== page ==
The Destabilization Of Pakistan

October 20, 2009

A strengthening alliance of militant groups working out of Pakistan continue to perpetrate attacks against governmental and security forces both inside and surrounding the country’s borders. Punjabi extremist groups are perpetrating bold attacks in concert with the Pakistani Taliban and al Qaeda.

It is a goal of these insurgents operating within Pakistan to divert NATO attention away from the insurgent’s camps and power centers. The insurgents are doing this to allow themselves time to regroup. The militants have capitalized on American attention being distracted by the Afghanistan elections. The insurgents have also begun to look for ways to encourage future distractions. Using groups like Jundullah to cause renewed tension with Iran over the weekend is but one example.

The militant groups within Pakistan have decided that the Pakistani government is an easy target. This is why there is increasing news being reported of violence in the larger Pakistani cities and of even military stations being captured. The current destabilizing campaign is being helped by members of Pakistan’s own military which has puritanical, devout officers throughout its ranks.

The Pakistani army has not always been a haven for Islamist zealots. The current condition of the army can be traced back to General Zia ul-Haq. After being installed as Army Chief in 1976, he employed an Islamicisation campaign to “reform” the military into a more religiously zealous force. After Zia installed himself as President after a coup d’etat in 1977, his Islamicisation campaign took on Pakistani society as a whole.

Zia wanted Islam to be integrated into the syllabus of the military’s Staff College. All Qur’anic passages congruent to war were distributed in military circles. Zia encouraged religious debate and even religious dissent in his military. The fortitude for religious descent that Zia fostered became a basis for the religiously divided atmosphere in Pakistan’s military today. Current army officers feign loyalty to the military government, but are secretly funneling assistance to militant groups including al Qaeda in the form of funds, arms, and intelligence. And the majority of military officers are outright hostile to the civilian government.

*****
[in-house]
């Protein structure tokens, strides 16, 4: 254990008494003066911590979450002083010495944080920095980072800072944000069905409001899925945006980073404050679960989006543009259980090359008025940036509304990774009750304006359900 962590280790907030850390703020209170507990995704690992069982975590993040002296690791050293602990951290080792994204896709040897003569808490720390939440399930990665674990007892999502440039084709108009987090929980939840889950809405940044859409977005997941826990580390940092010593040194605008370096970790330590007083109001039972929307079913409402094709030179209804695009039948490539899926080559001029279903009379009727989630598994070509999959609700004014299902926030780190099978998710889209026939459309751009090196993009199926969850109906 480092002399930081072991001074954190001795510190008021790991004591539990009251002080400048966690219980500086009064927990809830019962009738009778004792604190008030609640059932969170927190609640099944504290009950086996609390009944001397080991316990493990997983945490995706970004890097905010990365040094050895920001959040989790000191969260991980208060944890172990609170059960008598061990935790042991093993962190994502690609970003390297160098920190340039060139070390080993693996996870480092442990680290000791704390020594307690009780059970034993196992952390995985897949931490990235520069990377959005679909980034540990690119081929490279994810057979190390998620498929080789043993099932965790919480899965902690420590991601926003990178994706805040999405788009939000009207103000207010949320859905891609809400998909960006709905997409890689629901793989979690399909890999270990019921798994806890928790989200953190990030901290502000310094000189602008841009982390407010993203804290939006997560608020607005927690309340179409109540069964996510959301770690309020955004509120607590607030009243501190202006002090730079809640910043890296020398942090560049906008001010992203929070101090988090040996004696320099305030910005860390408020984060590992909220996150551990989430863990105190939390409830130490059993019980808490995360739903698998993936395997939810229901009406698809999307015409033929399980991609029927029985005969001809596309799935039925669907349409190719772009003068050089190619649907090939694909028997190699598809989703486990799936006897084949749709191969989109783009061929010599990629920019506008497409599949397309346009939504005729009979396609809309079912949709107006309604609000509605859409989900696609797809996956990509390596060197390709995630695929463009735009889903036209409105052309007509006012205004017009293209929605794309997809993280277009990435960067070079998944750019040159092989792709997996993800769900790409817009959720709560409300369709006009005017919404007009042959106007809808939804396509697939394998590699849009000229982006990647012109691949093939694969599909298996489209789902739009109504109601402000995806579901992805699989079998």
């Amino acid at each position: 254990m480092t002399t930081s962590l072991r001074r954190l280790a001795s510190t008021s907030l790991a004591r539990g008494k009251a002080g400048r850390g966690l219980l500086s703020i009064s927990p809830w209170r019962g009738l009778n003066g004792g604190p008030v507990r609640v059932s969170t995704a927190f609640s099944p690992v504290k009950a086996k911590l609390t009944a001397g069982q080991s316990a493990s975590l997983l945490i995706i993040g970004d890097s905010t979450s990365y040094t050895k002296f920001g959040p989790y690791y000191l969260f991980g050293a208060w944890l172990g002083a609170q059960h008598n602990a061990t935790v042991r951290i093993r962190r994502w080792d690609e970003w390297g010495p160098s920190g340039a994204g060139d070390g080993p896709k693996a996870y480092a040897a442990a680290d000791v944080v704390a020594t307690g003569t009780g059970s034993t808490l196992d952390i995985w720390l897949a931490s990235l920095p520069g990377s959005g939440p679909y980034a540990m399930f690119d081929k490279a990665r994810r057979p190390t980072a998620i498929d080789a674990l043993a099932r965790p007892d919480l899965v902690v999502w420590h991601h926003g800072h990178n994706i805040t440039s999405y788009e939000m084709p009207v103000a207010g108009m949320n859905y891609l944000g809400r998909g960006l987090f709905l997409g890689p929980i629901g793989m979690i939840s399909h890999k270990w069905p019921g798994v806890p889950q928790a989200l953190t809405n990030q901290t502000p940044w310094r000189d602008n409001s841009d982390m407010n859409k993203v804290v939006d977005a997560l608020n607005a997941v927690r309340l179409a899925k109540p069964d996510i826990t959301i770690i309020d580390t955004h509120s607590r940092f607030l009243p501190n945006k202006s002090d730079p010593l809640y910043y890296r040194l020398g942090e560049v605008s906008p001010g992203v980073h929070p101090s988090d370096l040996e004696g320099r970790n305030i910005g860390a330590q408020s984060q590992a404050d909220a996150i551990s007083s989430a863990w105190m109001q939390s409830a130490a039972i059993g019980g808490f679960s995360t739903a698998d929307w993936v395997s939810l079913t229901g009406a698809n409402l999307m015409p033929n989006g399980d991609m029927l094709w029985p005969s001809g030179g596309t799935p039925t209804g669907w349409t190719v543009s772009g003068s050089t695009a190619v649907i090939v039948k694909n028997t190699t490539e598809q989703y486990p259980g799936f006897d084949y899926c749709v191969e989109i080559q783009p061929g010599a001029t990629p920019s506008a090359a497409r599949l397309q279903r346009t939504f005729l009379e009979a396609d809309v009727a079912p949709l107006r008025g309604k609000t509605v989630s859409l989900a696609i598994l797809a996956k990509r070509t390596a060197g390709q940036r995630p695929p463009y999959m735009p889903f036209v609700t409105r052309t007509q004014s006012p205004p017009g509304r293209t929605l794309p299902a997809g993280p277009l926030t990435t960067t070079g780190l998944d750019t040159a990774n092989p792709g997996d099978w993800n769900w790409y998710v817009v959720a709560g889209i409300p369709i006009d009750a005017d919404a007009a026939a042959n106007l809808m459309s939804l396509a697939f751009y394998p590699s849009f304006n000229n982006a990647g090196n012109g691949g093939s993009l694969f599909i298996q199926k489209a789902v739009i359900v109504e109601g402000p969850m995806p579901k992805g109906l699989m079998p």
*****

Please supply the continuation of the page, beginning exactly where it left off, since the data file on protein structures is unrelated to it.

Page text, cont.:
The tension between the civilian led Pakistan and the militarily led Pakistan has kept a fragile security situation in Pakistan for decades. However, these past few months have seen the situation destabilizing in an accelerated and more problematic way. The recent attack in Lahore is a prime example of this. Lahore is the cultural capital of Pakistan. It is not a war-zone easily accessible to insurgents. The militants attacked Lahore to divert the Pakistani government’s attention away from the militant’s own camps in Southern Waziristan. This sort of ‘sleight of hand’ tactic to sidetrack security forces is becoming all too common around Pakistan.

Pakistan is currently plagued with obstructive and inefficient bureaucracy, militants who try to assassinate anyone seen as an obstacle to Islamist societal pressures, a divided and undermining military, courts that will not convict the guilty, warlords who keep parts of the country ungovernable, and corrupt civilian politicians who will do anything to stay in power. To many of its own citizens, the idea that today’s Pakistan can deliver what they need most – security, jobs, education – is laughable. These needs were not met in the past when the country was more stable than it is today. And there is no reason to believe that anything will change.

Militant groups are looking to capitalize on this sentiment. Pakistanis who are disgruntled, poorly educated, and out of work would be more willing to lend support to al Qaeda, the Pakistani Taliban, and the volatile coalition that they are surely building. If Pakistani and NATO forces are kept busy containing the symptoms of Pakistan’s descent into chaos, they will be too distracted to deal with the disease.

For further reading on Pakistan, read my previous post on the Deobandi movement.

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